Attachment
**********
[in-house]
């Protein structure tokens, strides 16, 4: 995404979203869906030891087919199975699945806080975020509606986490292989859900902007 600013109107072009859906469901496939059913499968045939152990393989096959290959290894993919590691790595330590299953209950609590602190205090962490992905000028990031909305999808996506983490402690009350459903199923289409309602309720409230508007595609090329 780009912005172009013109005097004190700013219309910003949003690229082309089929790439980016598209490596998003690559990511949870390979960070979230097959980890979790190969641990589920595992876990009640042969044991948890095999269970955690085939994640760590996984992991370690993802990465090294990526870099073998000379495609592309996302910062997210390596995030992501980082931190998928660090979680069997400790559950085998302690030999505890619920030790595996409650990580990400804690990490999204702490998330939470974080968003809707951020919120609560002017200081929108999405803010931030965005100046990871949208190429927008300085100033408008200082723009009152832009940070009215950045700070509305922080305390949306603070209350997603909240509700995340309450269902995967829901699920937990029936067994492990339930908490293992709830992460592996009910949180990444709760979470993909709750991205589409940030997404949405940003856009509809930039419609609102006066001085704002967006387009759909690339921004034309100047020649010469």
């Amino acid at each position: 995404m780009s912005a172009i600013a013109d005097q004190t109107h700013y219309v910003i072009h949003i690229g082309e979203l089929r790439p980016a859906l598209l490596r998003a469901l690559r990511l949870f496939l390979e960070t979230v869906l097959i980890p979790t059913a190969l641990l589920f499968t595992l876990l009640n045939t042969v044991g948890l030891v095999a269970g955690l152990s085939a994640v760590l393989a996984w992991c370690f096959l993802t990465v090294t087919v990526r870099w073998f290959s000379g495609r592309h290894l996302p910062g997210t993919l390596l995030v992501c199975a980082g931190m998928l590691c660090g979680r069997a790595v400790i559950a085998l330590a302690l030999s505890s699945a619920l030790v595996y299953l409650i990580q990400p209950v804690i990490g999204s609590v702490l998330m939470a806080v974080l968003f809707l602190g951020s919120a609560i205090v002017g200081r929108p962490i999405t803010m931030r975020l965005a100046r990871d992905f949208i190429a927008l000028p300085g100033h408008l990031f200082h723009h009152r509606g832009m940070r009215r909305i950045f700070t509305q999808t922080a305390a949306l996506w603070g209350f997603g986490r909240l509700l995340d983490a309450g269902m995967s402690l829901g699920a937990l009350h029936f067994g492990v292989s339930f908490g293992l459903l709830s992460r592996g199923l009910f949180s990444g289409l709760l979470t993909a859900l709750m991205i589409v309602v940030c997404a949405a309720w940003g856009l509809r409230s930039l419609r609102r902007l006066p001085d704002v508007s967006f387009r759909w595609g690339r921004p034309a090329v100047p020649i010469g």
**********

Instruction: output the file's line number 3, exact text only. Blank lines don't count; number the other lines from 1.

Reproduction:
């Amino acid at each position: 995404m780009s912005a172009i600013a013109d005097q004190t109107h700013y219309v910003i072009h949003i690229g082309e979203l089929r790439p980016a859906l598209l490596r998003a469901l690559r990511l949870f496939l390979e960070t979230v869906l097959i980890p979790t059913a190969l641990l589920f499968t595992l876990l009640n045939t042969v044991g948890l030891v095999a269970g955690l152990s085939a994640v760590l393989a996984w992991c370690f096959l993802t990465v090294t087919v990526r870099w073998f290959s000379g495609r592309h290894l996302p910062g997210t993919l390596l995030v992501c199975a980082g931190m998928l590691c660090g979680r069997a790595v400790i559950a085998l330590a302690l030999s505890s699945a619920l030790v595996y299953l409650i990580q990400p209950v804690i990490g999204s609590v702490l998330m939470a806080v974080l968003f809707l602190g951020s919120a609560i205090v002017g200081r929108p962490i999405t803010m931030r975020l965005a100046r990871d992905f949208i190429a927008l000028p300085g100033h408008l990031f200082h723009h009152r509606g832009m940070r009215r909305i950045f700070t509305q999808t922080a305390a949306l996506w603070g209350f997603g986490r909240l509700l995340d983490a309450g269902m995967s402690l829901g699920a937990l009350h029936f067994g492990v292989s339930f908490g293992l459903l709830s992460r592996g199923l009910f949180s990444g289409l709760l979470t993909a859900l709750m991205i589409v309602v940030c997404a949405a309720w940003g856009l509809r409230s930039l419609r609102r902007l006066p001085d704002v508007s967006f387009r759909w595609g690339r921004p034309a090329v100047p020649i010469g």